Adobe this week released Lightroom 3.4 and Camera Raw 6.4. The updates add compatibility for a multitude of new cameras and lens profiles, add tethering support for three popular DSLRs, and fix a number of minor bugs.
The new updates make Lightroom and Camera Raw compatible with raw files from 13 new camera models. There is now raw processing support for the Canon Rebel T3i, Canon Rebel T3, and Nikon D5100 DSLRs. The three new compact interchange-lens cameras on the list are the Samsung NX11, Olympus E-PL1s, and Olympus E-PL2. Adobe has also added compatibility for a handful of new point-and-shoot cameras, including the Fujifilm FinePix Z100, the Kodak EasyShare Z990, and the Olympus XZ-1.
Personalized photo journals make for wonderful holiday gifts! Make sure to order yours by Apple's December 18th shipping deadline to ensure delivery before December 24th.
With iPhoto’s book-creation tools, you can easily combine the best elements of photo albums, written diaries, and scrapbooks to create compelling and personal photo journals. Unlike a regular photo book or album, a photo journal takes your photographs and uses them to tell a story. The images are typically organized chronologically and combined with large amounts of text to create an extensive and coherent narrative.
These journals can be a history of a period of time in your life, or they can get creative. You can document all your meals for a month, take a snapshot every day for a year, or create a record of your child’s first months in the world.
On Tuesday, Apple released the latest update to iPhoto 9—aka iPhoto ’11. iPhoto 9.1.2 adds new card themes to the app, as well as provides the obligatory improvements in “overall stability” and addresses a number of other minor issues.
Areas of improvement include fixes for Toolbars that didn’t auto-hide; formatting problems with book, card, and calendar themes; iPhoto 5 libraries that wouldn’t upgrade correctly; and photo backgrounds vanishing when changing book types.
When you compare the Olympus XZ-1's features with those of the vast majority of point-and-shoot cameras, it absolutely blows them out of the water. We're talking about things like an F1.8 lens, full manual controls and manual focus, raw shooting, a click-control ring around its lens to adjust in-camera settings quickly, exposure- and white-balance bracketing modes, a built-in neutral density filter, a 10-megapixel CCD sensor that's bigger than most, a hot shoe for various accessories, and a 3-inch OLED screen. Great things, all of those.
But the problem with premium compact cameras is that, despite outclassing the lion's share of point-and-shoots, they ultimately have to compete with one another. The Olympus XZ-1 ($500) is certainly a versatile camera with a great range of features, but it falls short of similar high-end cameras in one way or another, and novices might have a hard time getting the most out of it. This camera leaves quite a bit to be desired in Auto mode, and accessing most of its features requires a fair bit of menu-diving. Some of its more-enticing features—the control ring around its lens and its manual focus controls, in particular—are better implemented in some of its direct competitors.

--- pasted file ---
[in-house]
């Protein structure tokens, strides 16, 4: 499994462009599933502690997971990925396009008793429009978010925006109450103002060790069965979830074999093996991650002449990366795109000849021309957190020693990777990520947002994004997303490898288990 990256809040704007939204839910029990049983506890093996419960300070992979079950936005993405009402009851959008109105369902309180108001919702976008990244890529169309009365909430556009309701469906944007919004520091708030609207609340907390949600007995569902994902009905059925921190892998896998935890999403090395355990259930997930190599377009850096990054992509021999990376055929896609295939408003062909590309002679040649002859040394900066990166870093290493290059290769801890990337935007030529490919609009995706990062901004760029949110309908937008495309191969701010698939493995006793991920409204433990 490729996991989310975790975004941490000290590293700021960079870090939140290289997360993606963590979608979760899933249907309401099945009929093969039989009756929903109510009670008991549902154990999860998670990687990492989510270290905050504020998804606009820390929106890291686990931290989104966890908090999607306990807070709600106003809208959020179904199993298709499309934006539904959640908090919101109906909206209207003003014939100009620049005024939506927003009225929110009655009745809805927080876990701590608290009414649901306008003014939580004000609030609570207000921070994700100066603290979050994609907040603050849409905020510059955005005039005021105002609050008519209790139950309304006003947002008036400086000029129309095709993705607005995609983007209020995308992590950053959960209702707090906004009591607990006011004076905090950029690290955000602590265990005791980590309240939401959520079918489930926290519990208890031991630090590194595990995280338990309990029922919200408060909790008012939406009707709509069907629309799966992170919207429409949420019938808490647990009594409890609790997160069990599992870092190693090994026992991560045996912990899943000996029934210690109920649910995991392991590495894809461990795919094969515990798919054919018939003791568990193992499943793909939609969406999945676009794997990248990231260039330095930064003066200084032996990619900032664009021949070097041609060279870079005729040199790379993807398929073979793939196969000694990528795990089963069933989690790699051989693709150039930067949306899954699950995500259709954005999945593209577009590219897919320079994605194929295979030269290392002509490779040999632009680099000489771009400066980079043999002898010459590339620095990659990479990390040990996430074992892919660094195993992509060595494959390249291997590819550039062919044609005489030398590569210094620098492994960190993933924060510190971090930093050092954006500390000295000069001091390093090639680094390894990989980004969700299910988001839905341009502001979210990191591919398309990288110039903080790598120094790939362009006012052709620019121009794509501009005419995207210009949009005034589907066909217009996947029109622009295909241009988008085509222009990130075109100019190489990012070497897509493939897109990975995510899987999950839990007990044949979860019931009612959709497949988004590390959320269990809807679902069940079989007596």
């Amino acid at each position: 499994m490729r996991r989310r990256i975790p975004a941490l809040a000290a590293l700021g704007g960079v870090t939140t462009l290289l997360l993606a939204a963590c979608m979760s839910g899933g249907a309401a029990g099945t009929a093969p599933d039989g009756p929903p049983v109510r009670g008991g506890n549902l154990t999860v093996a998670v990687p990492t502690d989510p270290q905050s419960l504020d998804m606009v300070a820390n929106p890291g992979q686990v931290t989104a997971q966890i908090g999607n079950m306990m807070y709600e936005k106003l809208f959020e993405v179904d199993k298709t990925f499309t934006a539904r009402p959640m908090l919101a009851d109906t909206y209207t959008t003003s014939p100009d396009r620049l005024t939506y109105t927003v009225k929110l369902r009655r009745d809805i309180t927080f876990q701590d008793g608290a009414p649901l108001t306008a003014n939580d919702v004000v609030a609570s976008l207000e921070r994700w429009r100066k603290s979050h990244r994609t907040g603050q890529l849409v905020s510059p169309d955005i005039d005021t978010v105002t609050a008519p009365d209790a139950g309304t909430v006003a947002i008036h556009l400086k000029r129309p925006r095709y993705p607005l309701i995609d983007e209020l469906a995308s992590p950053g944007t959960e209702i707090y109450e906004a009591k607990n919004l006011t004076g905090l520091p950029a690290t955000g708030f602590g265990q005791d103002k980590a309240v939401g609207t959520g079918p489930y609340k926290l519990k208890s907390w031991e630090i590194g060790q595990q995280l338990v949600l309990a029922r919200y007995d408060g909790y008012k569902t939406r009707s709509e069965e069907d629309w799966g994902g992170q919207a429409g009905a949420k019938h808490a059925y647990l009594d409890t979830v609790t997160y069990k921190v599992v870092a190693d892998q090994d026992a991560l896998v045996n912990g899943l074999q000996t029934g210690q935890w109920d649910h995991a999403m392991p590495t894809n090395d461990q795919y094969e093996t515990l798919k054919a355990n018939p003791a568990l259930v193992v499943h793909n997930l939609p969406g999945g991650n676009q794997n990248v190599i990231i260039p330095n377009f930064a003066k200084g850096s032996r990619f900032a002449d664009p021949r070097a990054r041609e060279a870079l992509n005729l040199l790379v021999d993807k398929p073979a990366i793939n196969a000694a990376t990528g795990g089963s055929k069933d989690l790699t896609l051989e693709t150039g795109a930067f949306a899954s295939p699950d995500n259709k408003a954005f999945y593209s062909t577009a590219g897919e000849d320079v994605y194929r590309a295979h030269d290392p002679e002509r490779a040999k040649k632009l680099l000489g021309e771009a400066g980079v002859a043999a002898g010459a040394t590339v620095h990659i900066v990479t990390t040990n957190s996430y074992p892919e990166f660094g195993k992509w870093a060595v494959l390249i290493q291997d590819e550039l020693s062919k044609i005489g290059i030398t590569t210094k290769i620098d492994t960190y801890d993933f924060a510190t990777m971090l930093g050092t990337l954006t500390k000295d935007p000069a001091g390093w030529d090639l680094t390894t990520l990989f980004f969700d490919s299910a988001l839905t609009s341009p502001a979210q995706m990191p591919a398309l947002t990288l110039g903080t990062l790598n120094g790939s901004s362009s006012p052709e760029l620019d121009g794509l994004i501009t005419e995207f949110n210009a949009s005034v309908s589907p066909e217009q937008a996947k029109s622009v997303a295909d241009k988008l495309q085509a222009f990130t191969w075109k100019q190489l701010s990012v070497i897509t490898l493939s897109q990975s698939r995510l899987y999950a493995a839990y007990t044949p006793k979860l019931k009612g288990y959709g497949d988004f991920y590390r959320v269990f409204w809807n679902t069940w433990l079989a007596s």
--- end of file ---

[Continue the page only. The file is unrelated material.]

The Nikon Coolpix S9100 is a camera that seemingly achieves the impossible on several fronts. First on that list of surprises is its 18X zoom lens, which matches the optical reach of the Panasonic Lumix DMC-ZS10 at the top end of the pocket-megazoom market. It also serves up stunning image quality for its reasonable $330 price: In our subjective tests, the S9100's photos were on a par with those of much higher-priced cameras such as its sibling, the Nikon Coolpix P7000 ($450), and the Canon PowerShot G12 ($500). And despite that sophisticated firepower, it's also one of the easiest cameras to use right out of the box, thanks to its simple button layout, straightforward menus, and array of automated modes.
But here's the most mind-boggling thing about the Coolpix S9100: Despite having no manual controls and no raw shooting mode, it's the rare camera that's bound to please both novices and experienced shooters alike. It has a great blend of creative automated controls and overall versatility that will make you forget about manual controls very quickly—you probably won't even miss them. If you're looking for a long-zoom camera that can fit in your pocket, is very easy to use, rarely ever takes a bad photo, and never gets boring, the Coolpix S9100 is among the best options we've ever tested.
Hot on the heels of Cisco’s murder of the Flip, Samsung has announced a new impressively rugged portable video camera of its own: The Multi-Proof W200 Pocket Cam.
The “Multi-Proof,” in this case, refers to the W200’s durability: It’s shock-proof and dust-proof, works underwater, and sports various coatings to weather the effects of fog and condensation. And thanks to the W200’s Aqua Mode, underwater video should look bright and clear.
Sony is delaying the launch of its 3D Handycam video camera by roughly a month due to difficulty securing parts following the March 11 earthquake in Japan.
The magnitude 9.0 earthquake and subsequent tsunami halted factories and disrupted the distribution networks and supply chains on which Japanese electronics makers rely. For Sony, the knock-on effect of this disruption has been a shortage of at least one component for the new camcorders.